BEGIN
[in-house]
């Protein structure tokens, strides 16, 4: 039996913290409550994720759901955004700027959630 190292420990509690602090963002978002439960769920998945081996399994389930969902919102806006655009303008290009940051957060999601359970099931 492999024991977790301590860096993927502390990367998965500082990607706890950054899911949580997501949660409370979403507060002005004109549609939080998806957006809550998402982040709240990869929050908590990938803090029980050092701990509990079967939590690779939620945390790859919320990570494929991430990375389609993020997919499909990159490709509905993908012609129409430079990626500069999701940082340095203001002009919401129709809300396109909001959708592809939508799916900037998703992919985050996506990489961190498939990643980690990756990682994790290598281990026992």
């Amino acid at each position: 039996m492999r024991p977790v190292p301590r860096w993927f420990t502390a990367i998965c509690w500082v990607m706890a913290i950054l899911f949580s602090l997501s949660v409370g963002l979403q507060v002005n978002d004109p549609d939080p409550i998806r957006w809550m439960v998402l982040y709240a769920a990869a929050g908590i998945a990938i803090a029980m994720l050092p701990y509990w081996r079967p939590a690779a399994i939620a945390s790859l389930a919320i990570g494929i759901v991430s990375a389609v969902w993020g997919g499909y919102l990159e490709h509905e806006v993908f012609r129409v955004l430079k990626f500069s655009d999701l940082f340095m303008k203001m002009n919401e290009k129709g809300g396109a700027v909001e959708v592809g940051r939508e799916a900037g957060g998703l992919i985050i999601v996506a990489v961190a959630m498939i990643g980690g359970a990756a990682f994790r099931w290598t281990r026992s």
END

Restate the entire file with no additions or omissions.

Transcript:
[in-house]
């Protein structure tokens, strides 16, 4: 039996913290409550994720759901955004700027959630 190292420990509690602090963002978002439960769920998945081996399994389930969902919102806006655009303008290009940051957060999601359970099931 492999024991977790301590860096993927502390990367998965500082990607706890950054899911949580997501949660409370979403507060002005004109549609939080998806957006809550998402982040709240990869929050908590990938803090029980050092701990509990079967939590690779939620945390790859919320990570494929991430990375389609993020997919499909990159490709509905993908012609129409430079990626500069999701940082340095203001002009919401129709809300396109909001959708592809939508799916900037998703992919985050996506990489961190498939990643980690990756990682994790290598281990026992």
């Amino acid at each position: 039996m492999r024991p977790v190292p301590r860096w993927f420990t502390a990367i998965c509690w500082v990607m706890a913290i950054l899911f949580s602090l997501s949660v409370g963002l979403q507060v002005n978002d004109p549609d939080p409550i998806r957006w809550m439960v998402l982040y709240a769920a990869a929050g908590i998945a990938i803090a029980m994720l050092p701990y509990w081996r079967p939590a690779a399994i939620a945390s790859l389930a919320i990570g494929i759901v991430s990375a389609v969902w993020g997919g499909y919102l990159e490709h509905e806006v993908f012609r129409v955004l430079k990626f500069s655009d999701l940082f340095m303008k203001m002009n919401e290009k129709g809300g396109a700027v909001e959708v592809g940051r939508e799916a900037g957060g998703l992919i985050i999601v996506a990489v961190a959630m498939i990643g980690g359970a990756a990682f994790r099931w290598t281990r026992s």